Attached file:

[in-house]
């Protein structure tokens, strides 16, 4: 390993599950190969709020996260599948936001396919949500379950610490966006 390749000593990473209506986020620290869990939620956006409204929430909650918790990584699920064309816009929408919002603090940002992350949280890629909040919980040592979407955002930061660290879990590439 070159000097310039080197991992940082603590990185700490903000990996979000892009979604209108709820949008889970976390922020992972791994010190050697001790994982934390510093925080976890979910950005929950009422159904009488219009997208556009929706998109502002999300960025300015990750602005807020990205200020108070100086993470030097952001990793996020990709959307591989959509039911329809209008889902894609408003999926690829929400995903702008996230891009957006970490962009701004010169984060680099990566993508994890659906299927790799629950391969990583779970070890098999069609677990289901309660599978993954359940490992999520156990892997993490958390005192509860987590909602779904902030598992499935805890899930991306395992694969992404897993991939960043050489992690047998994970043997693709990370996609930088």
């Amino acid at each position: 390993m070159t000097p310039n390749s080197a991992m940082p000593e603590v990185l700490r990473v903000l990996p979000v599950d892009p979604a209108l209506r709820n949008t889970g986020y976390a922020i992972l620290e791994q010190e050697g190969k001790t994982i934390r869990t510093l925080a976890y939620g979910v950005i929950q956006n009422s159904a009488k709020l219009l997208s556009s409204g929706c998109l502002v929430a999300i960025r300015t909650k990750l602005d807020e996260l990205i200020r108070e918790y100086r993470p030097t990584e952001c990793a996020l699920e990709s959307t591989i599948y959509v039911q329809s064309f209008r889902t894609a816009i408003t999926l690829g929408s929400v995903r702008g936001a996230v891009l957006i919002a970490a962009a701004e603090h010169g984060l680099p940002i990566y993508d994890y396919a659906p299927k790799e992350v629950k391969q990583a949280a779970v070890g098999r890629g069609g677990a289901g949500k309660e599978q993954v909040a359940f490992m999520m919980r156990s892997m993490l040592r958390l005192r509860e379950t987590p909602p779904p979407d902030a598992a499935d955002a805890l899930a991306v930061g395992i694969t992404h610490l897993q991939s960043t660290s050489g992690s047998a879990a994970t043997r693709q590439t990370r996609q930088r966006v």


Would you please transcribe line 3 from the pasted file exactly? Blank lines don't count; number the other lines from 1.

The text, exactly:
């Amino acid at each position: 390993m070159t000097p310039n390749s080197a991992m940082p000593e603590v990185l700490r990473v903000l990996p979000v599950d892009p979604a209108l209506r709820n949008t889970g986020y976390a922020i992972l620290e791994q010190e050697g190969k001790t994982i934390r869990t510093l925080a976890y939620g979910v950005i929950q956006n009422s159904a009488k709020l219009l997208s556009s409204g929706c998109l502002v929430a999300i960025r300015t909650k990750l602005d807020e996260l990205i200020r108070e918790y100086r993470p030097t990584e952001c990793a996020l699920e990709s959307t591989i599948y959509v039911q329809s064309f209008r889902t894609a816009i408003t999926l690829g929408s929400v995903r702008g936001a996230v891009l957006i919002a970490a962009a701004e603090h010169g984060l680099p940002i990566y993508d994890y396919a659906p299927k790799e992350v629950k391969q990583a949280a779970v070890g098999r890629g069609g677990a289901g949500k309660e599978q993954v909040a359940f490992m999520m919980r156990s892997m993490l040592r958390l005192r509860e379950t987590p909602p779904p979407d902030a598992a499935d955002a805890l899930a991306v930061g395992i694969t992404h610490l897993q991939s960043t660290s050489g992690s047998a879990a994970t043997r693709q590439t990370r996609q930088r966006v």